A remarkable idea has put my “brain on fire” since it occurred to mean at 1:345 AM today:  What would have happened to the Stock Market in 1929 if there had been a widespread, Tulipmania-like competitor to investing in stocks at the September 3, 1929 all-time highs?

It is well-documented in the literature that bubbles in one class of investment are only loosely linked to performance of other investments.

We can see this working out in the Housing collapse circa 2008-2009: In April 2009 the Case-Shiller/CoreLogic 20-city housing index stood at 139.26.  Although a lower-low was recorded in a few years (134.08 in February of 2012), the index was up to 198.97 in May’s data reported in July.  New figures through June will be released next week.

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My point is that housing has climbed 42.87% since the initial 2009 lows.

Now consider the stock market’s performance.

At the initial low (March 9, 2009) the S&P 500 posted 683.38.  The day before yesterday, the S&P closed at 2,458.11.  In other words, stocks are up 3.6-times what they were at the Housing bubble initial low.

There is a dynamic to “popping bubbles.”  Often, you get one hell of a run-up and then a dump.  The prices go from overpriced to underpriced with not so much as a sober breath in between.

It is fair to wonder “Why did stocks go down more than Housing?”

The answer, I suggest, is simply this:  All assets fall into a hierarchy. The urge to maintain home ownership – especially if you have that lake house you’ve dreamed of for so long – is generally a higher priority than owning stocks.  It would be logical, therefore, to expect people to unload stocks to keep real estate.

Other such relationships have been noted in the past:  One of my colleagues has held that gold and silver are less firmly held than stocks.  “When a big trading outfit gets in trouble in a big position, they will sell gold, silver, and event the kitchen sink, if they can, to keep their position and avoid default.”


As we try to assess what went on in the market Thursday, where stocks lost 274 points by the Dow, we didn’t see a commensurate drop in gold.  Until the “old way” of viewing things, gold should have dropped, not gone up.  Yet there it was – going up and this morning it has breached the $1,300 per ounce mark.

Now let’s consider the bubble in Bitcoins:

Bitcoin performance in a high stress situation hasn’t really been tested.  What we do see, however, is an eerie similarity in the shape of the curve to the run-up compared with how the Dow ran up into the 1929 market highs.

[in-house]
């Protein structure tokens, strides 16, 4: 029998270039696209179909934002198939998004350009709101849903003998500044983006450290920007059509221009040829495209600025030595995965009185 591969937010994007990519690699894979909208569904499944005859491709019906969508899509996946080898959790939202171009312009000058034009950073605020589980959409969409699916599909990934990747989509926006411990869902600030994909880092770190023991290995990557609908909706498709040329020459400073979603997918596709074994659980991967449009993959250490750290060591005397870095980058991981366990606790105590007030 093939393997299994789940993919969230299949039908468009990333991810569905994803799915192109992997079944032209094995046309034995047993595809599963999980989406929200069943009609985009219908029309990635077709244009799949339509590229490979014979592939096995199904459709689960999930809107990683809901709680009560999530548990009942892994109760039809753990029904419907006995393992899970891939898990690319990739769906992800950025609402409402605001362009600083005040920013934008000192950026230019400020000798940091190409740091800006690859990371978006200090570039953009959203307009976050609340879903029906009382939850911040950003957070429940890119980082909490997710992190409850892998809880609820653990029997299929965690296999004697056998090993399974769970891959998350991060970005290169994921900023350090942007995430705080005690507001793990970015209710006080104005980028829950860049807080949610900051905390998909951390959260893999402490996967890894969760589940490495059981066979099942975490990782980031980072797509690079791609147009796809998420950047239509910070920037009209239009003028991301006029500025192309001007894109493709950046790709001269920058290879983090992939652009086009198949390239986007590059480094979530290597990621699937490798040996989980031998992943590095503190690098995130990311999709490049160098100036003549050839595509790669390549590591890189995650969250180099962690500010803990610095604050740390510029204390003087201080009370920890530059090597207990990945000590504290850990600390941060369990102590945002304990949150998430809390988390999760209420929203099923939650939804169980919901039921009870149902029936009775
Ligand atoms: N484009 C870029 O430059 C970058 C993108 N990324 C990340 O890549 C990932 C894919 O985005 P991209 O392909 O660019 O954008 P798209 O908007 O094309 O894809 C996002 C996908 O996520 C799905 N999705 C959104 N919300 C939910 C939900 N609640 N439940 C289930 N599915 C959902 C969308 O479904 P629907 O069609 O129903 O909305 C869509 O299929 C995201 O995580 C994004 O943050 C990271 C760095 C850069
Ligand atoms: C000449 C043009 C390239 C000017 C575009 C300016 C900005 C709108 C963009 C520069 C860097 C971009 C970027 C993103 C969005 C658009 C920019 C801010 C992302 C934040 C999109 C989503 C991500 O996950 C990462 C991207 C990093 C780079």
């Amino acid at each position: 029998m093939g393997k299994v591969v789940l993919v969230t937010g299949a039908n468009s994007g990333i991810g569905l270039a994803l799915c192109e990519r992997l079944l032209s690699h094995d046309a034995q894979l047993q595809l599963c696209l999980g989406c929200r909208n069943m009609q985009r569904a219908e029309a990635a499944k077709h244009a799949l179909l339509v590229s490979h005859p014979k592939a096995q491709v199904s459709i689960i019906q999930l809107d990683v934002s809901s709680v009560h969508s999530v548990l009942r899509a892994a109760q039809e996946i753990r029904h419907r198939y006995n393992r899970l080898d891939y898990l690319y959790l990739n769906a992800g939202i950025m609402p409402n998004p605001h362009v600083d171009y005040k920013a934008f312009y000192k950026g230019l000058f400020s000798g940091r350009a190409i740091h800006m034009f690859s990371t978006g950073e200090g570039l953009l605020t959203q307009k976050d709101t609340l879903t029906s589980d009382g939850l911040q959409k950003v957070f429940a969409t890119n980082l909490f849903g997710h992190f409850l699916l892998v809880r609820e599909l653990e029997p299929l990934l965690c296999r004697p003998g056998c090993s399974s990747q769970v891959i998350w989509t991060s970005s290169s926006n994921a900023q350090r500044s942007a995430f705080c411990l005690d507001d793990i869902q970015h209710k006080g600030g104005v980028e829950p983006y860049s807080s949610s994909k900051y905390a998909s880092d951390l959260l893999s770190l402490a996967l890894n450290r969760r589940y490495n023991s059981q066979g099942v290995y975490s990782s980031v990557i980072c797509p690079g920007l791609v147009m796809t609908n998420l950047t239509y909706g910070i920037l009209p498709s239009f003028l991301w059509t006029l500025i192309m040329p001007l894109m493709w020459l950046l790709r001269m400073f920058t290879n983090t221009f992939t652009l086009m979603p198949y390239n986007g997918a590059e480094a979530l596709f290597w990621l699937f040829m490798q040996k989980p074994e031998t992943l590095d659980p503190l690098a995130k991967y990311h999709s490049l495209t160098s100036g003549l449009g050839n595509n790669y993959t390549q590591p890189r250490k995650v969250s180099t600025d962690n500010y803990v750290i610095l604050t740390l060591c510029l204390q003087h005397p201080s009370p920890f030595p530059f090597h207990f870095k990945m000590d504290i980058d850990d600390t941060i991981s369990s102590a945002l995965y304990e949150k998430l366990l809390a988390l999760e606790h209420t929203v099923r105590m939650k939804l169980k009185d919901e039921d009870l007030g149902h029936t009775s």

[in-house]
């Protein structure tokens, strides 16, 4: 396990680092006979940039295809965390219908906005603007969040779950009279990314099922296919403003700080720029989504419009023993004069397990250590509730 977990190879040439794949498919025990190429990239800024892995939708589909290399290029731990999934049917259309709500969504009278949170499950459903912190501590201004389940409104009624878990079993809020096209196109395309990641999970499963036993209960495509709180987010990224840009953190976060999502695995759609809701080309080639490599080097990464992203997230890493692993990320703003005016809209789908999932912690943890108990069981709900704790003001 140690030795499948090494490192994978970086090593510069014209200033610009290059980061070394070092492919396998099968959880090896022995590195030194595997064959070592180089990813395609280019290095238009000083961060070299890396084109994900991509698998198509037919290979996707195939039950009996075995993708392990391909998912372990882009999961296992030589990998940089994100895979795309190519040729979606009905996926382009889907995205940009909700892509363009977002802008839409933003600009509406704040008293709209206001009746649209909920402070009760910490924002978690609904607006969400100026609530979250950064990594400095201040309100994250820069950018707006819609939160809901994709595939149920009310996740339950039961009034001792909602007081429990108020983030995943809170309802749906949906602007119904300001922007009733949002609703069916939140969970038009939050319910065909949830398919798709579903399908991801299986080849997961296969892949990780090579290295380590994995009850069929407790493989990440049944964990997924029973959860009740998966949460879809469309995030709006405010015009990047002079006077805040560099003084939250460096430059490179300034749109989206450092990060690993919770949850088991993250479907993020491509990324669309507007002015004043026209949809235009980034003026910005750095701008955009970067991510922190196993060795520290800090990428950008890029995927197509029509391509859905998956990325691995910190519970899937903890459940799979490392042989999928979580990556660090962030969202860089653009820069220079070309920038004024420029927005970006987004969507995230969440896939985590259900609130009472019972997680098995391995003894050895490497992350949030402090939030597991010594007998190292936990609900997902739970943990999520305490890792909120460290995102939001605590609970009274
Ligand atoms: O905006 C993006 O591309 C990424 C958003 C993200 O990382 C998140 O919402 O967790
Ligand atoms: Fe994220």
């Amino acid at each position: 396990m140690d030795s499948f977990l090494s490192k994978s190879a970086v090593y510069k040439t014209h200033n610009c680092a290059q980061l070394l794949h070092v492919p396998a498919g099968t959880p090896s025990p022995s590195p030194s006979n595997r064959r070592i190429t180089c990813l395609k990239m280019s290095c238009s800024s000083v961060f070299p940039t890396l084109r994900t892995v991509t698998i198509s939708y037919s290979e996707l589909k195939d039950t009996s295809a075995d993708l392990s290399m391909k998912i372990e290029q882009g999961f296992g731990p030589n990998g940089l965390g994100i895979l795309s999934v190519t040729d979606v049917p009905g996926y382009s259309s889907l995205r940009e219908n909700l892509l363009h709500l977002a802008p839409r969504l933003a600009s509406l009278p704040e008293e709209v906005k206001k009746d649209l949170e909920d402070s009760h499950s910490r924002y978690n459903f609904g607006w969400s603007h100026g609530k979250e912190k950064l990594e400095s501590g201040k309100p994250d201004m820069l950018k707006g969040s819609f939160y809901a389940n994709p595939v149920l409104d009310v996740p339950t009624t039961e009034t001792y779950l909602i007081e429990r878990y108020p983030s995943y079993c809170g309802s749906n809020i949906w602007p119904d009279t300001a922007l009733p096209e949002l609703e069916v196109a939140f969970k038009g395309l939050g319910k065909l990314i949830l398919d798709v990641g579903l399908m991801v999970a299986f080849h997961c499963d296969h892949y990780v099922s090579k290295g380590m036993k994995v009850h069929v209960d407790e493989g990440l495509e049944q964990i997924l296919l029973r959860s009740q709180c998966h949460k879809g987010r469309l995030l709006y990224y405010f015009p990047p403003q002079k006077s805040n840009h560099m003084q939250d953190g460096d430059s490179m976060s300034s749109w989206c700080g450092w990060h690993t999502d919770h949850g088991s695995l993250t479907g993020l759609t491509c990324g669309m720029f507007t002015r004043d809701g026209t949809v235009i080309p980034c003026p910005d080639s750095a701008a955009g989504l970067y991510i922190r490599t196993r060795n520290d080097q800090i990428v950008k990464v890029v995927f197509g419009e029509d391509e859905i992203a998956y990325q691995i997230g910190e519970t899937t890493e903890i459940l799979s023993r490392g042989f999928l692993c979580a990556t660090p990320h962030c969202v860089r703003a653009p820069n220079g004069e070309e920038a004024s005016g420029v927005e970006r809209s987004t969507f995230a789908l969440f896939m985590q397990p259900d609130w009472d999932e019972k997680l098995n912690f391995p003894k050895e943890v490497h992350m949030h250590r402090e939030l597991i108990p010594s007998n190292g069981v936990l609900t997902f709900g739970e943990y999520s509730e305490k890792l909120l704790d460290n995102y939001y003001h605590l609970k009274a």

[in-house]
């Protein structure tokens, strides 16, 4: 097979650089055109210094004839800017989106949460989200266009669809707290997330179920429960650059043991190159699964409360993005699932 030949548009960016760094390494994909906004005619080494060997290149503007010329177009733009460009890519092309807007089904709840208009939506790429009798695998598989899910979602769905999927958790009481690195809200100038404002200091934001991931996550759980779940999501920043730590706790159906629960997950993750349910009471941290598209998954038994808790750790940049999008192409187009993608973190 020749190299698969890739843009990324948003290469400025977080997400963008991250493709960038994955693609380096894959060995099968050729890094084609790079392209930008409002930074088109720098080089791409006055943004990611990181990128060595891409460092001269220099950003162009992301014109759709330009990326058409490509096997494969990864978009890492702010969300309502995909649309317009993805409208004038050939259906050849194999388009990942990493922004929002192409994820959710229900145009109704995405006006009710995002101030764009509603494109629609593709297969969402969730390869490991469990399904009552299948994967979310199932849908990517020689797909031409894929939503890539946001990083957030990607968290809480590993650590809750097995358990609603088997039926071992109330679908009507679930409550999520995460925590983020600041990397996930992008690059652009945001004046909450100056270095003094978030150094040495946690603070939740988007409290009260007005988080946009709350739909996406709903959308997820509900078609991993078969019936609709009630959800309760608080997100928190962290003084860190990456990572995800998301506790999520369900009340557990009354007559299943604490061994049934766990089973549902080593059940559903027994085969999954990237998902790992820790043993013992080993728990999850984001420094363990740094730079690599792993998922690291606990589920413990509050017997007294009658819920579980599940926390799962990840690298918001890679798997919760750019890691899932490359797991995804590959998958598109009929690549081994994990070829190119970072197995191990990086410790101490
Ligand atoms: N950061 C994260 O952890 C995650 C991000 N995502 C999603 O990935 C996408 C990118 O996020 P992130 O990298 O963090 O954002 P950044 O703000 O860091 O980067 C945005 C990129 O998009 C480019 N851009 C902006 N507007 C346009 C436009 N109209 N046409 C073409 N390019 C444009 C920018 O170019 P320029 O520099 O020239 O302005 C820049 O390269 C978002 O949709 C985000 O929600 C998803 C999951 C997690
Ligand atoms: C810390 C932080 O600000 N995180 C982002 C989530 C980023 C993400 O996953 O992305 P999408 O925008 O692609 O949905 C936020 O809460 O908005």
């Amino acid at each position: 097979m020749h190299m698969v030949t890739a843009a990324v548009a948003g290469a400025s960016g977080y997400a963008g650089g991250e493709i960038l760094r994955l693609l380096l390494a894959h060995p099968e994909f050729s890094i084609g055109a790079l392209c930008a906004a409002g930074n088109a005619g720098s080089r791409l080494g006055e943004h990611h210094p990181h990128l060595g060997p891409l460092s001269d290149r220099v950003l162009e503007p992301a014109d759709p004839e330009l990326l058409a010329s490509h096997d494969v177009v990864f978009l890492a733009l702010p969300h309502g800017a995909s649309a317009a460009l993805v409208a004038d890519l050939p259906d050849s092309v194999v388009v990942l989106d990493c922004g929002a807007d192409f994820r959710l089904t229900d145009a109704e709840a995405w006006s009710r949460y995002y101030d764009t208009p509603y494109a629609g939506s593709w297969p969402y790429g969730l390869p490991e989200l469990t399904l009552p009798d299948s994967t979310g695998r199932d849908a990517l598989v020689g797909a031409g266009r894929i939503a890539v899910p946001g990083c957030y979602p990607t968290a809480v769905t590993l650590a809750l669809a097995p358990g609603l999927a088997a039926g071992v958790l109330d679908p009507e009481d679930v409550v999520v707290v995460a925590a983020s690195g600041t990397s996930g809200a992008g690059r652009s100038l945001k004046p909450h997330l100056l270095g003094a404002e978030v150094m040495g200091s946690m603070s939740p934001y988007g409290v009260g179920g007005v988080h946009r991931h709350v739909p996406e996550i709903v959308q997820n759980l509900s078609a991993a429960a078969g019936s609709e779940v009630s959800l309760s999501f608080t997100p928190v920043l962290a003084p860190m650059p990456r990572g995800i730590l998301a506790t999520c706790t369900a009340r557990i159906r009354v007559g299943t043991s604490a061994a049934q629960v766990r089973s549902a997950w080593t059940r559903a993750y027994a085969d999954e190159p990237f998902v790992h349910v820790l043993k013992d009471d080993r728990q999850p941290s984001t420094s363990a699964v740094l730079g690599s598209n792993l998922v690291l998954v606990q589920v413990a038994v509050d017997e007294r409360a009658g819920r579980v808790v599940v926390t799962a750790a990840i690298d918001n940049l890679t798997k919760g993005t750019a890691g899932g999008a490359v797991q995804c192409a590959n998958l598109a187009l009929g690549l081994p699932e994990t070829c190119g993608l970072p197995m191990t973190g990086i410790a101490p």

(You might want to cover your eyes if you’re a Bitcoin True Believer!)

And so, we look at the market this morning little-different than our view of yesterday.

Last week I mentioned the possibility that the top is in.  If you missed it, see Is the Market Top Already In?

That was followed by a pretty good call into the rally earlier this week in Rally to Our Top Call?

This morning, we are pondering the performance of our Peoplenomics daily Aggregate Index, which as you can see in this corner of the chart, slipped below a well-established trend line Thursday.

[Courtesy of our generous subscribers:  Daily Peoplenomics Aggregate Index in  prevailing short-term trend channel (solid) with 9-day moving average (dashed).

Obviously, if it looks like we will close under the trend line today, then we will return to cash and await developments, or simply go short.

But will that happen?  Perhaps not.

As I’ve mentioned before, there some good arbitrage to be had between last night’s index expirations today’s equities expirations.

A 60-90 point upward pop an hour, or two, into trading would keep us glued to the monitor.

If someone was in big trouble, we would have expected lower-hierarchy assets (gold, bitcoin) to have begun to drop – yet that hasn’t happened, yet.  BTCs were around $4,310 which is only off a bit (sorry for the pun!) from recent highs, and gold is actually up.

Another week to the final highs is possible, but we never “marry a position” and remember that “Cowards who sell and run away, live to trade another day.”